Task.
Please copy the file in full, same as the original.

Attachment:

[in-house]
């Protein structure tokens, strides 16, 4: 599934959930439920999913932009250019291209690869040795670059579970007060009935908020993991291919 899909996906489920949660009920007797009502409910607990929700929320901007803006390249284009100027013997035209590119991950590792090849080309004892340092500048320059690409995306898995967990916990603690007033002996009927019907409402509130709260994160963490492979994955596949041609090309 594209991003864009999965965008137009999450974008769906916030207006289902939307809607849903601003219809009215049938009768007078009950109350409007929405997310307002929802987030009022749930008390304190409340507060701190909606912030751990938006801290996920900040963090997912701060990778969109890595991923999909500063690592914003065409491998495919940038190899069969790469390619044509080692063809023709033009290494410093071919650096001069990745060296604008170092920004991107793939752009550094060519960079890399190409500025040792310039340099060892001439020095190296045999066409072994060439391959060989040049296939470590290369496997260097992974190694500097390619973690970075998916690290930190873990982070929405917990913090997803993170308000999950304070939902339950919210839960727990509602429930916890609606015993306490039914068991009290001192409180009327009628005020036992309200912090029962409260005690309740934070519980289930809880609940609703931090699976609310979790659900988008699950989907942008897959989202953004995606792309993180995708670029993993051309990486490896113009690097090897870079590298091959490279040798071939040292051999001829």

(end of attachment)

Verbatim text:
[in-house]
């Protein structure tokens, strides 16, 4: 599934959930439920999913932009250019291209690869040795670059579970007060009935908020993991291919 899909996906489920949660009920007797009502409910607990929700929320901007803006390249284009100027013997035209590119991950590792090849080309004892340092500048320059690409995306898995967990916990603690007033002996009927019907409402509130709260994160963490492979994955596949041609090309 594209991003864009999965965008137009999450974008769906916030207006289902939307809607849903601003219809009215049938009768007078009950109350409007929405997310307002929802987030009022749930008390304190409340507060701190909606912030751990938006801290996920900040963090997912701060990778969109890595991923999909500063690592914003065409491998495919940038190899069969790469390619044509080692063809023709033009290494410093071919650096001069990745060296604008170092920004991107793939752009550094060519960079890399190409500025040792310039340099060892001439020095190296045999066409072994060439391959060989040049296939470590290369496997260097992974190694500097390619973690970075998916690290930190873990982070929405917990913090997803993170308000999950304070939902339950919210839960727990509602429930916890609606015993306490039914068991009290001192409180009327009628005020036992309200912090029962409260005690309740934070519980289930809880609940609703931090699976609310979790659900988008699950989907942008897959989202953004995606792309993180995708670029993993051309990486490896113009690097090897870079590298091959490279040798071939040292051999001829």